I want to tell you about Ruth. We live on the third floor here at this retirement home. The hall is the length of two and a half football fields with an elevator dividing the east and west wings. We live at one end and Ruth Meyer lives at the other end, so we get plenty of exercise when we walk to our meals and to the various recreation activities.
Ruth, an alert lady who will be 98 on her next birthday, is different from many who live here. She walks very well without a cane or walker. Ruth is from the nearby El Paso area, but after her husband died she purchased a home down in Branson, Missouri, where she lived for twenty-six years.
She enjoyed the shows during her years in Branson, and had a favorite - the must-see Shoji Tabuchi show. She has seen that show at least eight times. During late August, as the show business lags a bit, some of the stars go on vacation while others take their shows on tour. Last Saturday Shoji Tabuchi came to the Coliseum here in Bloomington, and Ruth was determined to go.
She had a nephew take her to the theater and pick her up afterwards. She came back all excited. She had a sweater and each time she had seen Tabuchi in the past, she had him autograph and date her sweater. Saturday evening as the show ended, Tabuchi was selling his tapes and Ruth went up to him and took off her jacket. When Tabuchi saw her sweater, with all of his signatures, he recognized her and gave her a big hug and one of his new tapes.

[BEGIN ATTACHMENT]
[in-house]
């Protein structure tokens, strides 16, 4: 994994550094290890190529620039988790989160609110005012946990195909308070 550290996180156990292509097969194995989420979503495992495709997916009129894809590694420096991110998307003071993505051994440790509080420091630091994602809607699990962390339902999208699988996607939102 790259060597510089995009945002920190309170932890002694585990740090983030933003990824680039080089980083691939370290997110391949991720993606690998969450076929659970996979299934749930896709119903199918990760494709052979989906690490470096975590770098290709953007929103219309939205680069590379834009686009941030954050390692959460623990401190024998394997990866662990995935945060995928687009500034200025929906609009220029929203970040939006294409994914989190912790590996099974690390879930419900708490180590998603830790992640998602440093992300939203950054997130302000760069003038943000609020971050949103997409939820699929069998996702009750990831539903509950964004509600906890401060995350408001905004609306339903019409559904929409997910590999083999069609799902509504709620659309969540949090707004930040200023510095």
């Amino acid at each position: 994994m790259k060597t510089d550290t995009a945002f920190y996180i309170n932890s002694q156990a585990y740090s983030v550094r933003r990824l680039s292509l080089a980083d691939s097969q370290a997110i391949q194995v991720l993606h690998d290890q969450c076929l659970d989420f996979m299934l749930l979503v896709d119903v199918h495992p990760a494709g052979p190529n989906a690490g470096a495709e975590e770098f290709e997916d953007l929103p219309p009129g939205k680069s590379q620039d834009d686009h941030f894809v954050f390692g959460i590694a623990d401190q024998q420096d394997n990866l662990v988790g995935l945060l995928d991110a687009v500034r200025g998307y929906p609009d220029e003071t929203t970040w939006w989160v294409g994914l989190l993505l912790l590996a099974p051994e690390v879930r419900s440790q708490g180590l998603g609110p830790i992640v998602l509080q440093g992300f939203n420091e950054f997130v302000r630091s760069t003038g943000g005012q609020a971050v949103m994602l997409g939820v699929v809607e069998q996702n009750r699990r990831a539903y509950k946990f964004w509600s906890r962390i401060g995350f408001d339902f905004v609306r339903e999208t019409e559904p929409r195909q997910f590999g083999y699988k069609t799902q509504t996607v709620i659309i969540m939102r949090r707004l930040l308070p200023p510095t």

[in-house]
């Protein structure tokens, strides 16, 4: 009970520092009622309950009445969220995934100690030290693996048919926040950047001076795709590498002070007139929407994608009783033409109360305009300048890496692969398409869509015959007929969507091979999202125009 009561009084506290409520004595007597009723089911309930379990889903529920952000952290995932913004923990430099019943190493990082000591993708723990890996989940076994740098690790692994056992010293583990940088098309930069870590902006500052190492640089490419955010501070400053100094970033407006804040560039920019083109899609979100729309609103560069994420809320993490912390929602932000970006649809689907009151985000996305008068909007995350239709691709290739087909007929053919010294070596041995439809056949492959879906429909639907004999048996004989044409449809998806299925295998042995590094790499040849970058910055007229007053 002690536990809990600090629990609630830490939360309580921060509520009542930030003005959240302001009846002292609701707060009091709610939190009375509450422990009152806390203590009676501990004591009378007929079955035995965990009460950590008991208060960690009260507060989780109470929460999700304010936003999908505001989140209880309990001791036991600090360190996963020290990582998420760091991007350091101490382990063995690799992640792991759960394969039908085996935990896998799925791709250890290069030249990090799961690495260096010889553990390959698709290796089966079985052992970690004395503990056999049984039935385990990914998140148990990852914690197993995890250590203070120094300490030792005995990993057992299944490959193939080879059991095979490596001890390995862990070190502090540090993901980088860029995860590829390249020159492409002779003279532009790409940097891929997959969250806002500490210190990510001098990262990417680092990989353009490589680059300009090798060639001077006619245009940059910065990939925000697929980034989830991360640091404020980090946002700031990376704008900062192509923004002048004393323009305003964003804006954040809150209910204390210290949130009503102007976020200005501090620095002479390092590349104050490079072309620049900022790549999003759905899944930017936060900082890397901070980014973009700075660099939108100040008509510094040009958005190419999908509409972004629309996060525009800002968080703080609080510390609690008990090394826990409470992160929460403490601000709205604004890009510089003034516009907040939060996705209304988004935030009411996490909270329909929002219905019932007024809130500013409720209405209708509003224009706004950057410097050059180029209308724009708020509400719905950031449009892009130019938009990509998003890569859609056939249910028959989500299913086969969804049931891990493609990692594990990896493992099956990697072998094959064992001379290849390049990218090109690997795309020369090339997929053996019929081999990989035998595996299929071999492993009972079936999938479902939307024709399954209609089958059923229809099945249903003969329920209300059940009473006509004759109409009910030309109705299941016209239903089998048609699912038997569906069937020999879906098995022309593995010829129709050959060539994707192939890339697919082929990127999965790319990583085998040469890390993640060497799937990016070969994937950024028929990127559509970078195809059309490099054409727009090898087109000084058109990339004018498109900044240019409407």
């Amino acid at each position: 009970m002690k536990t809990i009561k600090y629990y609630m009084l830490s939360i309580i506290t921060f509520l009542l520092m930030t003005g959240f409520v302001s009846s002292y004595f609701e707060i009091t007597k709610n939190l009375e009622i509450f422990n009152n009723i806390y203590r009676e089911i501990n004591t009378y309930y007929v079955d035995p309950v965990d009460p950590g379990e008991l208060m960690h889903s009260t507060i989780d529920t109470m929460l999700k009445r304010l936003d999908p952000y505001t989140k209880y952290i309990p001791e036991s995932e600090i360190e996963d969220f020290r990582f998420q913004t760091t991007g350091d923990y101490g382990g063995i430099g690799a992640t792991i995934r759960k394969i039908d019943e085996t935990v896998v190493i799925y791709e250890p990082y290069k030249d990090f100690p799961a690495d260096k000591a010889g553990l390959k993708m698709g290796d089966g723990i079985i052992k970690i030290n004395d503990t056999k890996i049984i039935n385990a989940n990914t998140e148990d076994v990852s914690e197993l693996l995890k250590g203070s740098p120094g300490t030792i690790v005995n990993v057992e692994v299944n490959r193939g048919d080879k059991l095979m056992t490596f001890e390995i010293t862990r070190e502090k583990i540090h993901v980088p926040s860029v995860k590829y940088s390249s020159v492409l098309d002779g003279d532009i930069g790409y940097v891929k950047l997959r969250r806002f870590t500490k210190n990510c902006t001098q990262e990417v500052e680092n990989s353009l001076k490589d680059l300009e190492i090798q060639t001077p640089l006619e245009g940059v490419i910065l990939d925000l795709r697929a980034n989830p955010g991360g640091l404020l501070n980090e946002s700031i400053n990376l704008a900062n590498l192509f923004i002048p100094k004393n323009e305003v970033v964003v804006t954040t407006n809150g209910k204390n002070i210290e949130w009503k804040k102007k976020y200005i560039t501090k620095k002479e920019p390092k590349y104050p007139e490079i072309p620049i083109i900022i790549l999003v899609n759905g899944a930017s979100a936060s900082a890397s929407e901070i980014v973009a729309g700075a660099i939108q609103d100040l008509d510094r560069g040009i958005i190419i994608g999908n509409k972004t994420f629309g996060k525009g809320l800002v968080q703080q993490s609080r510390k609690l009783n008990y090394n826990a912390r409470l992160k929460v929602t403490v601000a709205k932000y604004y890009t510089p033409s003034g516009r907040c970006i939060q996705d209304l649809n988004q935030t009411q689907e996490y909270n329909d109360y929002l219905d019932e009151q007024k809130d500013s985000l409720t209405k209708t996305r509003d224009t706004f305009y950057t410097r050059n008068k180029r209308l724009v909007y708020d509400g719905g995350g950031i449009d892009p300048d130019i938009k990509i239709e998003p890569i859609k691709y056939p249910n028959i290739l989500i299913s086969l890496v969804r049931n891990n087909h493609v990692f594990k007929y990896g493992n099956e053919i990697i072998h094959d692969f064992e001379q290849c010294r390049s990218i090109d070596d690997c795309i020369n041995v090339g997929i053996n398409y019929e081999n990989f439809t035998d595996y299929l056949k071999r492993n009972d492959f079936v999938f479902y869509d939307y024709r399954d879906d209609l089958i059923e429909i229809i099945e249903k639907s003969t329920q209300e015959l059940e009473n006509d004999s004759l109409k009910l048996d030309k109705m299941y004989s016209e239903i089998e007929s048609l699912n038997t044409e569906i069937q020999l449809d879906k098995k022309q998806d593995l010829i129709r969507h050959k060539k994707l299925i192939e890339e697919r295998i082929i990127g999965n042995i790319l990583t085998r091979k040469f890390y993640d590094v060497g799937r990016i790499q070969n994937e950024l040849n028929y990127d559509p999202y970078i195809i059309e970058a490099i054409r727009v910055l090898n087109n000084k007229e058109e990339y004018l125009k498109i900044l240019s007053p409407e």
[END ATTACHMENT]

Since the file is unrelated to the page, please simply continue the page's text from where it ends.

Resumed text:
That made her day. She told him she enjoyed the show, and that it was over twenty years ago when she saw his young daughter perform. This time daughter Christina, who is 32 years old now, not only entertains with the Shoji Tabuchi show but is often busy working in Nashville.
It has been about 25 years since we were in Branson. At that time, we saw Mel Tillis, Andy Williams, Glen Campbell and others, including Shoji Tabuchi. Tabuchi is referred to as the King of Branson, either because of his many years performing there, or because of his 2,000 seat theater with the ornate restrooms. As you walk into the men’s restroom, the first room has a pool table and attractive rows of seats along the wall, so if you are at the theater early, you can shoot a game of pool. The next rooms have the toilets and a row of wash basins, all shiny, black porcelain, with bright gold faucets. My wife tells me that the lady’s restroom was the most beautiful, decorated with flowers and the gold plumbing fixtures.
Ruth travels to her Branson home two or three times each year. The shows are a little different than when she first moved to the Ozark hills. Today there is Jim Stafford, Mickey Gilley, the Hughes Brothers show, the Haygood family and the Baldknobbers, a group that started Branson’s entertainment center years ago.